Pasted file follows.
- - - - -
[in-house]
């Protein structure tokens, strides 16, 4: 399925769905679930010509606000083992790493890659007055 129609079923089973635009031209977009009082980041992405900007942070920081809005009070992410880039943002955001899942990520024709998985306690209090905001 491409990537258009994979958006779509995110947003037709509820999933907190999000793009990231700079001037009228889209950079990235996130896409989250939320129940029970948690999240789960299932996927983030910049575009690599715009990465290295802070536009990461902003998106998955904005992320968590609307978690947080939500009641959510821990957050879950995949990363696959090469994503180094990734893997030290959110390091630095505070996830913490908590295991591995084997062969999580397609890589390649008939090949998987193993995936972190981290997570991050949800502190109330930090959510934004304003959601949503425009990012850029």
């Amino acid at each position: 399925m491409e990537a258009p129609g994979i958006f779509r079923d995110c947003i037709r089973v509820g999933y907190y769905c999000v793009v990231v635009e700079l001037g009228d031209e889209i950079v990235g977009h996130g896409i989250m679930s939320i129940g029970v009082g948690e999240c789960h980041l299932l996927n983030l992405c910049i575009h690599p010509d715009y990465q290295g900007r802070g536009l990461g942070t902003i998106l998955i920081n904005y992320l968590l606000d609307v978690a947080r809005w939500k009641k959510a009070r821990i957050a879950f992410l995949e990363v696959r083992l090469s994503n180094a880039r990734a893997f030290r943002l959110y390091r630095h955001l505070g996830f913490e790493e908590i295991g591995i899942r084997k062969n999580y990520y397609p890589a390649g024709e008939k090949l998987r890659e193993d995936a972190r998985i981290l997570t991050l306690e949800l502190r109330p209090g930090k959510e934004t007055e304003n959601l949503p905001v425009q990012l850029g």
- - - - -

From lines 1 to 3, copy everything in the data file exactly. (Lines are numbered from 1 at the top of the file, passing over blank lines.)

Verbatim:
[in-house]
């Protein structure tokens, strides 16, 4: 399925769905679930010509606000083992790493890659007055 129609079923089973635009031209977009009082980041992405900007942070920081809005009070992410880039943002955001899942990520024709998985306690209090905001 491409990537258009994979958006779509995110947003037709509820999933907190999000793009990231700079001037009228889209950079990235996130896409989250939320129940029970948690999240789960299932996927983030910049575009690599715009990465290295802070536009990461902003998106998955904005992320968590609307978690947080939500009641959510821990957050879950995949990363696959090469994503180094990734893997030290959110390091630095505070996830913490908590295991591995084997062969999580397609890589390649008939090949998987193993995936972190981290997570991050949800502190109330930090959510934004304003959601949503425009990012850029």
């Amino acid at each position: 399925m491409e990537a258009p129609g994979i958006f779509r079923d995110c947003i037709r089973v509820g999933y907190y769905c999000v793009v990231v635009e700079l001037g009228d031209e889209i950079v990235g977009h996130g896409i989250m679930s939320i129940g029970v009082g948690e999240c789960h980041l299932l996927n983030l992405c910049i575009h690599p010509d715009y990465q290295g900007r802070g536009l990461g942070t902003i998106l998955i920081n904005y992320l968590l606000d609307v978690a947080r809005w939500k009641k959510a009070r821990i957050a879950f992410l995949e990363v696959r083992l090469s994503n180094a880039r990734a893997f030290r943002l959110y390091r630095h955001l505070g996830f913490e790493e908590i295991g591995i899942r084997k062969n999580y990520y397609p890589a390649g024709e008939k090949l998987r890659e193993d995936a972190r998985i981290l997570t991050l306690e949800l502190r109330p209090g930090k959510e934004t007055e304003n959601l949503p905001v425009q990012l850029g």